Average earnings look also set to increase the squeeze on consumer incomes, especially when compared to underlying inflation, coming in at 1.9% on a rolling three month basis. A speech today by Bank of England Chief economist Spencer Dale might give some clues as the Bank’s future thinking on the direction of policy, particularly “funding for lending” and the imminent likelihood of further QE.
News that the Greek debt buyback has attracted bids up to €32bn but at a slightly higher cost means that Greece’s notional debt level will only be reduced to 126.6% of GDP by 2020, and not 124% of GDP, meaning that the next steps to try and close the gap lie in the hands of Eurogroup finance ministers who have delayed a decision until Thursday morning at the EU Summit.
Given that the revised IMF “sustainable debt level” is 124% of GDP we can expect some more arm twisting at the EU level of outstanding Greek bond holders to get the “voluntary participation” up to the required level and thus ensure the IMF’s participation in the new plan, and thus unlock the next aid tranche and keep the debt train on the track awhile longer.
In the US the last FOMC meeting of 2012 is expected to see the Federal Reserve replace its soon to expire $45bn a month “operation twist” program with a new series of asset purchases starting in January next year.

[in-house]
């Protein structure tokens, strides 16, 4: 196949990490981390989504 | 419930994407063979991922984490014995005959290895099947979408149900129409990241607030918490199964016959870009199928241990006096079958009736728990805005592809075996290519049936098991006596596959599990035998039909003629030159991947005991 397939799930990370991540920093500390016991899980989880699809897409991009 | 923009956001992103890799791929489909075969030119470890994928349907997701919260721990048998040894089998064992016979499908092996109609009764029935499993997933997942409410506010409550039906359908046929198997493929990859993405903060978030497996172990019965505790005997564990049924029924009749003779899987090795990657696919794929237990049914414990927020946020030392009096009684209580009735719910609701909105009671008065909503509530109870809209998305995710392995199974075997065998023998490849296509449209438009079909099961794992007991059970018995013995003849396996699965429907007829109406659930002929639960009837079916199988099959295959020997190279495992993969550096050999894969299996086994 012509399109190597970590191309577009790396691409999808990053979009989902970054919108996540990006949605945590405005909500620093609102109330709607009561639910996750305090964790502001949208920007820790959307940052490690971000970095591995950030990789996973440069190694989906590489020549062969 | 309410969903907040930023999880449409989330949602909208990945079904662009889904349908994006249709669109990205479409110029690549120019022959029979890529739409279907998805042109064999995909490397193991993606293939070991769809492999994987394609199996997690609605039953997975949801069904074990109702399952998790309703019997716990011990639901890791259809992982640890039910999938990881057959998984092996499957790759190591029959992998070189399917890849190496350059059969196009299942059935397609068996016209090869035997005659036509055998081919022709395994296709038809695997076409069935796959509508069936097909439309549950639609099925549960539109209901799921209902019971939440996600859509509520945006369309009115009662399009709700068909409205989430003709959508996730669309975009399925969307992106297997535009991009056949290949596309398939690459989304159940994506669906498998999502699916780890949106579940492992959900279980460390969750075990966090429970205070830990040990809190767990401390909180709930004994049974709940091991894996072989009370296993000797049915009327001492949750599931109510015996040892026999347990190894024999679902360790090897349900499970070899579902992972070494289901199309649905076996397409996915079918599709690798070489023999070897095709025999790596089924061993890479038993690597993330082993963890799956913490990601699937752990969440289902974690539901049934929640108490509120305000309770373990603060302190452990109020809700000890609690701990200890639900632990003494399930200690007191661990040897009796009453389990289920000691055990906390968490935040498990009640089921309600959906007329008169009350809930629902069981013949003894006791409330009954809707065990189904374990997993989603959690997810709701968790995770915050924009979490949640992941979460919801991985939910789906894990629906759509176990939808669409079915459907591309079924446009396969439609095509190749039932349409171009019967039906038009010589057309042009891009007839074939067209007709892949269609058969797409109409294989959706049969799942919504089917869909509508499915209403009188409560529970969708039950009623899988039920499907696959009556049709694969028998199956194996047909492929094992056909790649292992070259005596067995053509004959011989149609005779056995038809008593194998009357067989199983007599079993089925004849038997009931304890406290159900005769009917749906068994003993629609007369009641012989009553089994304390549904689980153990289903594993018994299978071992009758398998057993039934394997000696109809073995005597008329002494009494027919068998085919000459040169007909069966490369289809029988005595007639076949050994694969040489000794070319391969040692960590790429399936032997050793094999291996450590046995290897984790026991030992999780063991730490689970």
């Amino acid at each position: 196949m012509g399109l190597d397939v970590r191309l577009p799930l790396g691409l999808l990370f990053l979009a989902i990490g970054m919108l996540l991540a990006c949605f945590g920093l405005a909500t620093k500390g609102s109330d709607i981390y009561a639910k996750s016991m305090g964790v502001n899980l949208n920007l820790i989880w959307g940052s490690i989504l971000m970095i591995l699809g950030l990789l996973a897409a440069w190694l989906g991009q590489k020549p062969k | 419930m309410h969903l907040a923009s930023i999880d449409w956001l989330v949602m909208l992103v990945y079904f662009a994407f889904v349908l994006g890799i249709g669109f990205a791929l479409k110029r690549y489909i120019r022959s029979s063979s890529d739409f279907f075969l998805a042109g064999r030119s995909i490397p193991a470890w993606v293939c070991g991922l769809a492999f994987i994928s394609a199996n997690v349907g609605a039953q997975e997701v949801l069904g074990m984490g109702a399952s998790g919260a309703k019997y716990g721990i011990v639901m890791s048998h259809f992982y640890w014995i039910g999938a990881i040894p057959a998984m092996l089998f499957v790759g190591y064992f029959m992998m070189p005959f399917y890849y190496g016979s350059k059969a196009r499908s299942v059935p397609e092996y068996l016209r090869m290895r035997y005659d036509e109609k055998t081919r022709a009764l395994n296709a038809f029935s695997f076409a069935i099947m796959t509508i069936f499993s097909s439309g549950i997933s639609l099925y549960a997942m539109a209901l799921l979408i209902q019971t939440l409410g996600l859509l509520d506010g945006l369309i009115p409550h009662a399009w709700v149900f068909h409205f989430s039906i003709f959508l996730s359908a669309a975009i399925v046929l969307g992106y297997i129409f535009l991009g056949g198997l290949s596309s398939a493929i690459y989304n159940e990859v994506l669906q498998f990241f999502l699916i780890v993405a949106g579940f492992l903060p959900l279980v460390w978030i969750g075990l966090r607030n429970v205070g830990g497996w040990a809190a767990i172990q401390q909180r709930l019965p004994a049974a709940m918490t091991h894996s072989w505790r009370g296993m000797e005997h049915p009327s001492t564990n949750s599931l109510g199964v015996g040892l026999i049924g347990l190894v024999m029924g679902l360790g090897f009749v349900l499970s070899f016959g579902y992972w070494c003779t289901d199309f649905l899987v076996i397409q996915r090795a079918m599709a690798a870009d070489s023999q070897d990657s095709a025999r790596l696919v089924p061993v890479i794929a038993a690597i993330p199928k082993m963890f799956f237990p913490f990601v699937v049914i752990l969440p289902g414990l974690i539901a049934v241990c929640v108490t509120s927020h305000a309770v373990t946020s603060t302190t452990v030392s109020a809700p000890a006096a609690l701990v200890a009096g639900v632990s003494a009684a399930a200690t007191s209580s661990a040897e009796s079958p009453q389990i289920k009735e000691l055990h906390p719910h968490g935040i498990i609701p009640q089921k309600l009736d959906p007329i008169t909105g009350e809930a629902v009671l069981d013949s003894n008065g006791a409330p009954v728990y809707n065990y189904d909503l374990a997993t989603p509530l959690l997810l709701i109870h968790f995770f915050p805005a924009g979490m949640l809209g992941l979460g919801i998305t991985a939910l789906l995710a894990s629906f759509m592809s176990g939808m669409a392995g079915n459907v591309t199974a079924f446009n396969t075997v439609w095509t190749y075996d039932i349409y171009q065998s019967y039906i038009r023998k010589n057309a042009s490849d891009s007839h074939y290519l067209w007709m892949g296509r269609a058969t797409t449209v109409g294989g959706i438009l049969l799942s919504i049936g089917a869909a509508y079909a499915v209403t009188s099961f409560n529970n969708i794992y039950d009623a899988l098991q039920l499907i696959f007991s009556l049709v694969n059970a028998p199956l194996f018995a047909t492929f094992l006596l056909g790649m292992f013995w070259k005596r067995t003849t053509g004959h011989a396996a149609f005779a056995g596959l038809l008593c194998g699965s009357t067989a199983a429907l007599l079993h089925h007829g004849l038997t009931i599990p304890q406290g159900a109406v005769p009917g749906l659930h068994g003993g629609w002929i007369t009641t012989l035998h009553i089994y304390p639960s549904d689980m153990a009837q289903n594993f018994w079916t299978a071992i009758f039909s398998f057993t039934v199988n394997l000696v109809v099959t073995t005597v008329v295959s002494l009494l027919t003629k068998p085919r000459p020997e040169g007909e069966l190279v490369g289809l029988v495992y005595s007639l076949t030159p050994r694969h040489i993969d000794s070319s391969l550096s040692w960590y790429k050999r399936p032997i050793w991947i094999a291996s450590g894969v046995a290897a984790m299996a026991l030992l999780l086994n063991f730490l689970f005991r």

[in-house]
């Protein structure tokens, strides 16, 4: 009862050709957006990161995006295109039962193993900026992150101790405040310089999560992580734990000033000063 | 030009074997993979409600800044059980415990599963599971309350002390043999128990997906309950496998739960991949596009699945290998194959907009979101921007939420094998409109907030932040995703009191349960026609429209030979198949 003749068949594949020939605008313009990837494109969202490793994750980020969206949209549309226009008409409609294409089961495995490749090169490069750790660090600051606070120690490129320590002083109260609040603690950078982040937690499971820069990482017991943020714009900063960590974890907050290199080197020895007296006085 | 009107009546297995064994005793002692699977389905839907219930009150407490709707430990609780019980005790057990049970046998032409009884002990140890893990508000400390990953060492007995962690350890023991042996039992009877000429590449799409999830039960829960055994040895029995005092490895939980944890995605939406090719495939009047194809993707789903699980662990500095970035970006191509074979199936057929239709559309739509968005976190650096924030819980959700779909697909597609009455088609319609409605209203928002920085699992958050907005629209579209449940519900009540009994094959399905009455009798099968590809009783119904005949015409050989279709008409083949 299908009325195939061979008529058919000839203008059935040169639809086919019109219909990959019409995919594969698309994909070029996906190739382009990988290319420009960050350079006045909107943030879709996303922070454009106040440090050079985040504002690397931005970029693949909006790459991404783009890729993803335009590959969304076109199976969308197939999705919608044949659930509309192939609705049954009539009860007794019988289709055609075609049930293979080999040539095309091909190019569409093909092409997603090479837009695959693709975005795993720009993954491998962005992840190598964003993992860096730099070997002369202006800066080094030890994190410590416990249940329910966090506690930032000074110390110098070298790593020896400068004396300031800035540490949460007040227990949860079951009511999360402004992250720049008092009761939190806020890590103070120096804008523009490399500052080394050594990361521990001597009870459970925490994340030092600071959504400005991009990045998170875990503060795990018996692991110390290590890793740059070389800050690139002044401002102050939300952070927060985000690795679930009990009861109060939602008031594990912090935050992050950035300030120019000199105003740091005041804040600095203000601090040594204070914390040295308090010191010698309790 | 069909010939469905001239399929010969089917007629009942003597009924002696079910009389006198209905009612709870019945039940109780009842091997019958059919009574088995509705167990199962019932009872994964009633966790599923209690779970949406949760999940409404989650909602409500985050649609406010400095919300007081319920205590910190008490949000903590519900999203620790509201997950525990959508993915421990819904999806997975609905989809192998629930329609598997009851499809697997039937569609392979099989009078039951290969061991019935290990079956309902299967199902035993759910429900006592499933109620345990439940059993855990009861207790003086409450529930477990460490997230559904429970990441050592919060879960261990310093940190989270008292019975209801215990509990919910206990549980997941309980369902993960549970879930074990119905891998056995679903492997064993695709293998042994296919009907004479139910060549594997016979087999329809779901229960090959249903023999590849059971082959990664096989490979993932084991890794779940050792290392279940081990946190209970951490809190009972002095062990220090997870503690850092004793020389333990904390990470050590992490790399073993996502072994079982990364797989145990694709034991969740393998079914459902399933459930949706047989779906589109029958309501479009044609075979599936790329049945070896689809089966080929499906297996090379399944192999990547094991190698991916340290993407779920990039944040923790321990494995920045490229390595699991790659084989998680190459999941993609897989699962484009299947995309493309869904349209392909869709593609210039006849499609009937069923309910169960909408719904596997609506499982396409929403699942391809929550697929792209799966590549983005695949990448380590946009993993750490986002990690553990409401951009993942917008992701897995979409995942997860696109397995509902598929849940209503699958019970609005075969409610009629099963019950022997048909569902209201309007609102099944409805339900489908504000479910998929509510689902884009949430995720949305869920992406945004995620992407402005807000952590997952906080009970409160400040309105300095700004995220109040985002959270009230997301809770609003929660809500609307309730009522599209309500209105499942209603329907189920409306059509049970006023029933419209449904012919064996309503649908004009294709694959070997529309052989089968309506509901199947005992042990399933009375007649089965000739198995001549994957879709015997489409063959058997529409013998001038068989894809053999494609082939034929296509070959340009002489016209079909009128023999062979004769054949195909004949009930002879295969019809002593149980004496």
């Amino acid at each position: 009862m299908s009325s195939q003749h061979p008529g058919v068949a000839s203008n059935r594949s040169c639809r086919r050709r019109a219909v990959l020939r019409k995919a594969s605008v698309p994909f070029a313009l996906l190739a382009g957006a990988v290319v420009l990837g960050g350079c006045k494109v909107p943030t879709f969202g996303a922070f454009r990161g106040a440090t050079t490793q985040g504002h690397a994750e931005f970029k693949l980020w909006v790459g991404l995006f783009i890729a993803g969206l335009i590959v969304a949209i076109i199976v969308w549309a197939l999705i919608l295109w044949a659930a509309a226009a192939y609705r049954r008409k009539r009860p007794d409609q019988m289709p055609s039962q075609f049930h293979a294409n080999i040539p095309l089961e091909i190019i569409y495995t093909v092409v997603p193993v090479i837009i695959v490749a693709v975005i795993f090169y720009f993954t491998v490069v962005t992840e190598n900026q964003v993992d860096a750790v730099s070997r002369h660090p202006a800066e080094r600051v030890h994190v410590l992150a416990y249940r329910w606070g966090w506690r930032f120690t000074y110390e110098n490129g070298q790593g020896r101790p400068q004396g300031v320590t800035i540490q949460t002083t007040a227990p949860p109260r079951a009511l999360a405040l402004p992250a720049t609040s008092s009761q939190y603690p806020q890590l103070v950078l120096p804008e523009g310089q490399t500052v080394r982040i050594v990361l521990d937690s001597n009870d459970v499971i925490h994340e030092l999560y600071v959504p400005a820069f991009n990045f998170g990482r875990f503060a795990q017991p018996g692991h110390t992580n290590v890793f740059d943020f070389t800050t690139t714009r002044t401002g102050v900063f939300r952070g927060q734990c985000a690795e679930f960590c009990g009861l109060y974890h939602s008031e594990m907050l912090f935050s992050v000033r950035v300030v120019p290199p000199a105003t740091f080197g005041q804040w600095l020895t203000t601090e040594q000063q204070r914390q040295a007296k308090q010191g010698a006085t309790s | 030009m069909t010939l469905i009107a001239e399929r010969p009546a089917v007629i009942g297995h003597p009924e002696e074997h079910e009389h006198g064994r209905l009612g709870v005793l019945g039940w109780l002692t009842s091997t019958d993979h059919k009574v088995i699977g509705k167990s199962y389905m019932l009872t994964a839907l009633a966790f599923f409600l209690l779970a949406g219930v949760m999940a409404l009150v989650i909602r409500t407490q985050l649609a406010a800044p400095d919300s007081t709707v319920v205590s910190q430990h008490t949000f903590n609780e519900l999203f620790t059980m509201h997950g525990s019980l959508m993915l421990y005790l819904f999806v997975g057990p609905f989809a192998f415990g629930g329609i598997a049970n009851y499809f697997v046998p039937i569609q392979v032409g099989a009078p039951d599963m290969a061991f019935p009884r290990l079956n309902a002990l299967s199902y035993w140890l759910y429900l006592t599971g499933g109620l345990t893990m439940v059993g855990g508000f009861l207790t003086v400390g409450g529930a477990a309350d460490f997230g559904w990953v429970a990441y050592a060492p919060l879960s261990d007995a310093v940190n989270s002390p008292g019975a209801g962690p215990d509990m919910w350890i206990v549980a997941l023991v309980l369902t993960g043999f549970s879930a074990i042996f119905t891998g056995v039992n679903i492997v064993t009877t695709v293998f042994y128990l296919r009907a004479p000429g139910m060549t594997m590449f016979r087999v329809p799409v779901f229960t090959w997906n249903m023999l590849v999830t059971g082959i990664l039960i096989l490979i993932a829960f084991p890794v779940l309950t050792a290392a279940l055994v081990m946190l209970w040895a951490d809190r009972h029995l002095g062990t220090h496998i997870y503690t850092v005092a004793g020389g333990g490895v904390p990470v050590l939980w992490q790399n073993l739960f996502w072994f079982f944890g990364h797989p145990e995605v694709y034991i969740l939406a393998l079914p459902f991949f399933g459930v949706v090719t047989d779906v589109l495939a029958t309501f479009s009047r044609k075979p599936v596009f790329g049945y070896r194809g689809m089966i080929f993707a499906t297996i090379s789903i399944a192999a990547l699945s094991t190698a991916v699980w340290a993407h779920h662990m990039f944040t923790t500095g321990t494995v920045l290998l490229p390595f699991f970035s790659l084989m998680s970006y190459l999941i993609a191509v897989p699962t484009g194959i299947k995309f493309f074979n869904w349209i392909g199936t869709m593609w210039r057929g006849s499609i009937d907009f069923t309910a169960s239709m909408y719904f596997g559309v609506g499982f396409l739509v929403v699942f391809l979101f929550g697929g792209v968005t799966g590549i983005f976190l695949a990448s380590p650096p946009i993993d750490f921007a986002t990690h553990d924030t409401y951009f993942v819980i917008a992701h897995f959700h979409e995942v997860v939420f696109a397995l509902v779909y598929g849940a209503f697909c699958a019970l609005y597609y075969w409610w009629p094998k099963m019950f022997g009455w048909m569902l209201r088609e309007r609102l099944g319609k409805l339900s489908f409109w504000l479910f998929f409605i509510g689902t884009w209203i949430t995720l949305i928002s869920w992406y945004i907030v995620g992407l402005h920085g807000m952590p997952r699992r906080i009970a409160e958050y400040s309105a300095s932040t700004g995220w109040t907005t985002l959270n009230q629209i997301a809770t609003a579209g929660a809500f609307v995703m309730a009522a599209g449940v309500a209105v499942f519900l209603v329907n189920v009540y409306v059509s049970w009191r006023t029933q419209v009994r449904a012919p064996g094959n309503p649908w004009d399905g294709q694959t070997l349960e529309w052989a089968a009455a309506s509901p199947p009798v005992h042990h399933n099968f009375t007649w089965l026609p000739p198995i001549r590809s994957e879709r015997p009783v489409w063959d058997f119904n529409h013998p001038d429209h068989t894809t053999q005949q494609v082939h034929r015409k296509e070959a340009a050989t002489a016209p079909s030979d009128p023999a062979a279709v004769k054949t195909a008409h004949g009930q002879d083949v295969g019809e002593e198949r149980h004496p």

Markets appear to be expecting further easing measures, over and above the $40bn of MBS purchases already committed to, simply because US politicians continue to squabble over a deal to cut spending and raise taxes, and there is a worry that there may well be no agreement by the time January 1st comes around. For all this anticipation of additional Fed action today one asset is currently refusing to play ball and that is gold, which has been drifting lower which is rather perplexing. That could well change if the anticipation of additional open ended easing turns into reality, later this evening.
EURUSD – the current rebound needs to get back through the 1.3020 area to retarget the highs this month at 1.3125 and the larger resistance at 1.3175. The key support remains at the 1.2880/90 level which is the 50% retracement of the up move from 1.2660 to last week’s high at 1.3125. A move below the 1.2880 level opens up a move back towards the trend line support from the 1.2050 low, which sits at 1.2820, and the 200 day MA at 1.2790.
GBPUSD – while the 1.6120/30 level caps the risk remains for a retest of the 1.6010 level. A break through 1.6120 retargets 1.6180, and then 1.6300. A key support remains at 1.5980 and a break through here targets major trend line support at 1.5865 from the 1.5270 lows, the 200 day MA at 1.5870 as well as 1.5660.